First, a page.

Later Amelia served as a nurse's aide in World War I and as a social worker. When she was 23, she took her first plane ride. "By the time I had got two or three hundred feet off the ground," she said, "I knew I had to fly."
She didn't waste time. A week after that ride she was taking her first flying lesson. Six months later she had saved enough money to buy a second-hand two-seater plane. It was painted yellow, so she named it "Canary." Not long after, she took Canary to an altitude of 14,000 feet. That set her first women's record.
She continued to fly, always trying to better her last accomplishment. In 1928, she received a phone call. People were planning a flight across the Atlantic Ocean. They wanted Amelia to be part of the crew. She jumped at the chance to become the first woman to fly across that mighty ocean.
Amelia made the trans-Atlantic flight with pilot Wilmer Stultz and co-pilot/mechanic Louis Gordon. They flew from Newfoundland to Wales in 21 hours. When they returned to the United States, the crew was given a parade. President Calvin Coolidge invited them to the White House.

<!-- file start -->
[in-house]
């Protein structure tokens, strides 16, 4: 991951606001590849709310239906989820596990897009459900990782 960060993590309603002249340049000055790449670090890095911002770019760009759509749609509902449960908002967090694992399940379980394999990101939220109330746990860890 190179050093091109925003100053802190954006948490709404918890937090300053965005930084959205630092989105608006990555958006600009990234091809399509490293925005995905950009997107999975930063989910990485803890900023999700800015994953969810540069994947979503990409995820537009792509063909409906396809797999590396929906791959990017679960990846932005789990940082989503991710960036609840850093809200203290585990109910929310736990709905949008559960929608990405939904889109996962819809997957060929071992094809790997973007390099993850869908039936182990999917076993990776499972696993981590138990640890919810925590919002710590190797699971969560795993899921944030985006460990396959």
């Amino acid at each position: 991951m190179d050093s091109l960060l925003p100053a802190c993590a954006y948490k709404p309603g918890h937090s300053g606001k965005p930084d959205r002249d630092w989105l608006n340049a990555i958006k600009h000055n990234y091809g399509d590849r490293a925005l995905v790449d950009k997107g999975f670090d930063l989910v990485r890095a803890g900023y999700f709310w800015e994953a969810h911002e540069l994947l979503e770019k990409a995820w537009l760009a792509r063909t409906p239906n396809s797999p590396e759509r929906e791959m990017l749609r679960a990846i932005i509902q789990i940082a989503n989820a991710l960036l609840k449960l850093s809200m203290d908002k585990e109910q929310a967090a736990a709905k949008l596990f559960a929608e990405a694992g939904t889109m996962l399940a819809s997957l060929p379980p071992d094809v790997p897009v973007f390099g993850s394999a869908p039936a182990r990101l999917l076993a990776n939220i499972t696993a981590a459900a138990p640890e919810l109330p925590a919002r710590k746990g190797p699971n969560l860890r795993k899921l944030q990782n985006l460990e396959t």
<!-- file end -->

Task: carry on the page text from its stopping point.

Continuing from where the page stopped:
Amelia was not one to rest on her laurels. She sought one aviation challenge after another. In 1932, she became the first woman to fly solo across the Atlantic. She was also the first woman to fly solo across the United States. She then became the first personman or womanto fly solo across the Pacific Ocean from Hawaii to California, more than 2400 miles.
Besides her flying, Amelia enjoyed other interests. She was a writer, editor, and vice president of an airline. At Purdue University in Indiana, she helped develop the department for the study of careers for women.
In attempting the first flight around the world, Amelia's plane disappeared. This great lady of the skies was never seen again.
Amelia felt that men and women were equal in "jobs requiring intelligence, coordination, speed, coolness, and willpower." Her flying proved her point. It also instilled in many girls and women the courage to follow their own dreams.